Whatever your reaction to this article, I hope you used it as an opportunity to evaluate how you value yourself and your partner. Take your thoughts from this and have a good conversation with one another about where you would like to make changes in the relationship, and where you feel like you are doing well.
Competition can be extremely stressful, especially for children and teenagers. They can feel so much pressure that they will literally worry themselves sick. Kids will oftentimes try to prove their worth to themselves, their coaches, their peers, and their families through winning. Anxiety and the fear of failure affect their performance—which makes them even more fearful. It becomes a vicious cycle!
I recently wrote an article in conjunction with renowned PGA Tour Golf Instructor, Boyd Summerhays, on ways to best help Junior Golfers. After completing the article, it dawned on me that the information would be beneficial to all junior athletes and their families. Obviously, the intricate details about golf in the article are unique to golfers, but the same concepts (bolded section headings) can definitely be applied to any sport or competition that your child is engaging in:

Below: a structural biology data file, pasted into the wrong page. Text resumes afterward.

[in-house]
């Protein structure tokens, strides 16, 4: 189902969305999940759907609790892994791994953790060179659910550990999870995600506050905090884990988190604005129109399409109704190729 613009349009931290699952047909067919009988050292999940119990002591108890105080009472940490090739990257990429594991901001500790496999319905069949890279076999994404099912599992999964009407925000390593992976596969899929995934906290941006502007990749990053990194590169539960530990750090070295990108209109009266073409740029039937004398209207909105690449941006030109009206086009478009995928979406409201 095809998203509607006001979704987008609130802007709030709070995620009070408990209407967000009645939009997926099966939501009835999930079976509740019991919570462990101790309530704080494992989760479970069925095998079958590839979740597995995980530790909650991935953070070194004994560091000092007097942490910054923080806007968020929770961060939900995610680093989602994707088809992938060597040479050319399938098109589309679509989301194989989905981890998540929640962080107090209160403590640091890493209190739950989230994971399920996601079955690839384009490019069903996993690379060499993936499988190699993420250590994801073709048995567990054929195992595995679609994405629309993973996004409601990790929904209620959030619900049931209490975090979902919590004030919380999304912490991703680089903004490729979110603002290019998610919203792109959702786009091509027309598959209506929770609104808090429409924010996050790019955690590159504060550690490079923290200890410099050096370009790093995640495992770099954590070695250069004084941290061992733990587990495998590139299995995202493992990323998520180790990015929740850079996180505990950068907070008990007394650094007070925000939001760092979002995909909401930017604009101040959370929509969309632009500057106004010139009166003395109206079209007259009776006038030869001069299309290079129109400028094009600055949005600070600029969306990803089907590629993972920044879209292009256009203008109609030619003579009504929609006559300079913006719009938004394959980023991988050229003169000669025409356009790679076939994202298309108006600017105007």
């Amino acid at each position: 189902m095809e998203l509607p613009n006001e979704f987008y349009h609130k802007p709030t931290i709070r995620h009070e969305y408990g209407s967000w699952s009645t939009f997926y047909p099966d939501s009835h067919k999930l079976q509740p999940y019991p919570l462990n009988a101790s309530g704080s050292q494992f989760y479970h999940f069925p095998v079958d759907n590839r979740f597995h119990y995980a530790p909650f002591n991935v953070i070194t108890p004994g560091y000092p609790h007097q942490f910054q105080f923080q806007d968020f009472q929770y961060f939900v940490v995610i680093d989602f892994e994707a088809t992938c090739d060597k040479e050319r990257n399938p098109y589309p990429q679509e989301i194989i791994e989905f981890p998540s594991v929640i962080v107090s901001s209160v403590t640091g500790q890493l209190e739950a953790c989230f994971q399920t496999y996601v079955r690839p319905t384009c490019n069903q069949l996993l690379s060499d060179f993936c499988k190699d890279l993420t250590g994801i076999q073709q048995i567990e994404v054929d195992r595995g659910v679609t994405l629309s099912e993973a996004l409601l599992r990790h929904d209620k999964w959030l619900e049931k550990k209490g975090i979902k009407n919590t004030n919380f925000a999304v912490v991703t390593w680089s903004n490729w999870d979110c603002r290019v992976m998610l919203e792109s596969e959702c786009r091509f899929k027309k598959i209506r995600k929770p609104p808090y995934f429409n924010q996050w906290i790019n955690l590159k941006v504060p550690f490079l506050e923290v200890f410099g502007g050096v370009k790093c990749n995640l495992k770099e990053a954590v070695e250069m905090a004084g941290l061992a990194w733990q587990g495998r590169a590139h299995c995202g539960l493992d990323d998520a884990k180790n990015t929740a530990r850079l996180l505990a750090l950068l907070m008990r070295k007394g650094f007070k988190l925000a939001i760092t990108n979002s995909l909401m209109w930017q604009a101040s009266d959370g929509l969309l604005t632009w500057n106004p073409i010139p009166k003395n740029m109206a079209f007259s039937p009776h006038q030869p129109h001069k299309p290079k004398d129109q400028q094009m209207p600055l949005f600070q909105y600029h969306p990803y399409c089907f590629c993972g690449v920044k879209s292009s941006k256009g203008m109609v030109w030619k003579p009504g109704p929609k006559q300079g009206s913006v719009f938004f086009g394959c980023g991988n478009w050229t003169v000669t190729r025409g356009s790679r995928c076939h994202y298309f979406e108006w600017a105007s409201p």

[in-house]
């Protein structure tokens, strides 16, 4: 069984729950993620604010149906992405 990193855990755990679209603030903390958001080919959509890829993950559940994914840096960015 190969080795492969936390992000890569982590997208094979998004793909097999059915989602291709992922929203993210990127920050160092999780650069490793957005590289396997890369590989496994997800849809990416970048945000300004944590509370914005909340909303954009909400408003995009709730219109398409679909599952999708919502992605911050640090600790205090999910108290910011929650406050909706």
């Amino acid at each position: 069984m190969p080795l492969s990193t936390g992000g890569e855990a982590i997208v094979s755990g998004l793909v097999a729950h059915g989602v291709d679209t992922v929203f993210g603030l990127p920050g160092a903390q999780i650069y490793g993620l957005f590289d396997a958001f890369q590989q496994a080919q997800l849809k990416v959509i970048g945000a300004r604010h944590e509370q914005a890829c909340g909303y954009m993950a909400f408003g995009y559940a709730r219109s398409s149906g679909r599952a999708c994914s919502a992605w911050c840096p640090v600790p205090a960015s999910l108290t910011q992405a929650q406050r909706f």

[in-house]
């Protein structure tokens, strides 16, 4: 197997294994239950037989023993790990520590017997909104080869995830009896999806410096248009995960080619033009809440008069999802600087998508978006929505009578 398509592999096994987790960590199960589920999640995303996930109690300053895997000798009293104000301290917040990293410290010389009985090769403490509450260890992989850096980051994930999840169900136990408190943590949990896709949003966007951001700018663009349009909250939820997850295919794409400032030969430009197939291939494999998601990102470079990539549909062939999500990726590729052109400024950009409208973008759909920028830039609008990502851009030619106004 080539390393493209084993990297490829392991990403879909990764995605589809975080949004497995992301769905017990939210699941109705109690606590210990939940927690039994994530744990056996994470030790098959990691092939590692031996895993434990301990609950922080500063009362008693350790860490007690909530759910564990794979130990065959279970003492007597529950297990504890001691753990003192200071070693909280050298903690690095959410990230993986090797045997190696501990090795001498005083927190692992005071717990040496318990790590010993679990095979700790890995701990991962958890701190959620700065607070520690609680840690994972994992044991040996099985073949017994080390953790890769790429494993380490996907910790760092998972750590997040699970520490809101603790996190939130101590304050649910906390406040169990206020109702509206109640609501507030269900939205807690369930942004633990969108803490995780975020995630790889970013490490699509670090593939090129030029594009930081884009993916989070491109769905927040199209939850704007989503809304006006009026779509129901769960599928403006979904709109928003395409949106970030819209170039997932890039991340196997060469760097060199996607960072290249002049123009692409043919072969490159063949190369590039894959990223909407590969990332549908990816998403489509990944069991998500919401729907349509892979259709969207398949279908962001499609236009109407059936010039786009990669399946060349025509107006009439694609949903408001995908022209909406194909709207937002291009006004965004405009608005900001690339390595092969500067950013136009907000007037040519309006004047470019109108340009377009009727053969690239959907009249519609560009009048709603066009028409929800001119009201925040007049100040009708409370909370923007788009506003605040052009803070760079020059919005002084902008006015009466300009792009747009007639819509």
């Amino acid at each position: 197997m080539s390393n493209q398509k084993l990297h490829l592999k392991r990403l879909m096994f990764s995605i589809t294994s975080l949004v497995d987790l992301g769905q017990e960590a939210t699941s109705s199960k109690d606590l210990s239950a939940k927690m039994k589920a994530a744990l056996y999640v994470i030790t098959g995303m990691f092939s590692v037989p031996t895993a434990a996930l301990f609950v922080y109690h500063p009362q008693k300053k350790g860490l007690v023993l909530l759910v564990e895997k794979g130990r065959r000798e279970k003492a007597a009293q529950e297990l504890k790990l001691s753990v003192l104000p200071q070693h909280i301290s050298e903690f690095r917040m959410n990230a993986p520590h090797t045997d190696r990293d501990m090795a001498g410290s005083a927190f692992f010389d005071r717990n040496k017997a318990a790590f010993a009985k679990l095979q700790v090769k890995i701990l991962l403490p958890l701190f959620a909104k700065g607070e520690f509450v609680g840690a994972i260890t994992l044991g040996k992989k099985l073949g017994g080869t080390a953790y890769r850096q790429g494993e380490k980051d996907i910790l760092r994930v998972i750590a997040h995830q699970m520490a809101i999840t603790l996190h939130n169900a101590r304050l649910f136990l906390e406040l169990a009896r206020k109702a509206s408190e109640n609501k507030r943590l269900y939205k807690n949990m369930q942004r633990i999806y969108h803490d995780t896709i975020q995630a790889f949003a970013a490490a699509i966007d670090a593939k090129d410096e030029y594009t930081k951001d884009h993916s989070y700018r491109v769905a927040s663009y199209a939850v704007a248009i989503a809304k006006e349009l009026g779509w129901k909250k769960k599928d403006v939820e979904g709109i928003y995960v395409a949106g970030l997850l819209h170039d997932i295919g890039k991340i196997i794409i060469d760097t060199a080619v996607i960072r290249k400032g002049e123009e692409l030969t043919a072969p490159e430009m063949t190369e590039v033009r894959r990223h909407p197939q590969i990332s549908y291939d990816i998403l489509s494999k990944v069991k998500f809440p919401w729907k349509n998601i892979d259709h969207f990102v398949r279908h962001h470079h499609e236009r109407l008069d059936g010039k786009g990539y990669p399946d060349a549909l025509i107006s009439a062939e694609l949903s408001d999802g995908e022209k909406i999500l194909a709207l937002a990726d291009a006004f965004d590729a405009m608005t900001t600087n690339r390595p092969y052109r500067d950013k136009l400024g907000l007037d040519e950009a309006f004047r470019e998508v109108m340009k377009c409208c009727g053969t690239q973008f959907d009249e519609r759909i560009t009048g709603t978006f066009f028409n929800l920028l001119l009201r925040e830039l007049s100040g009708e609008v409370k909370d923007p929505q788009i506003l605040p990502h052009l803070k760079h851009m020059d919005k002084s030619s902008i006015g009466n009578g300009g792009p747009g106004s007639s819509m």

Much publicity has been made in recent years about the dangers of overscheduling (and the resulting overstressing) of our children. Books such as The Over-Scheduled Child (2001) by Dr. Alvin Rosenfield, MD, child and adolescent psychiatrist and former Head of Child Psychiatry at Stanford University; The Pressured Child (2005) by Dr. Michael Thompson, clinical psychologist; and The Hurried Child (2001) written by David Elkind, PhD, professor of Child Development at Tufts University, all document the issues surrounding the phenomenon of this generation of parents and their children who have become more frenzied than ever, so much so that some areas of the country are now offering Yoga classes and structured stress-reduction classes for children as young as three (3) years old to help them deal with all their stress from their crazy schedules! (Kirchheimer, 2004)
If its bad for our children, it cannot be good for us adults! In her book, The Gifts of Imperfection (2010), Brene Brown states, We are a nation of exhausted and over stress adults raising over-scheduled children. We use our spare time to desperately search for joy and meaning in our lives. We think accomplishments and acquisitions will bring joy and meaning, but that pursuit could be the very thing thats keeping us so tired and afraid to slow down. Many even wear their busyness like a badge of honor, you probably know someone like this: who has-to-tell-you-everything-they-have-to-do-today-and-how-important-it-is-and-how-exhausted-they-are-and-how-late-they-have-to-work-after-all-the-important-errands-they-will-run-and-they-are-soooo-tired and then, add a big yawn for emphasis at the end of their monologue.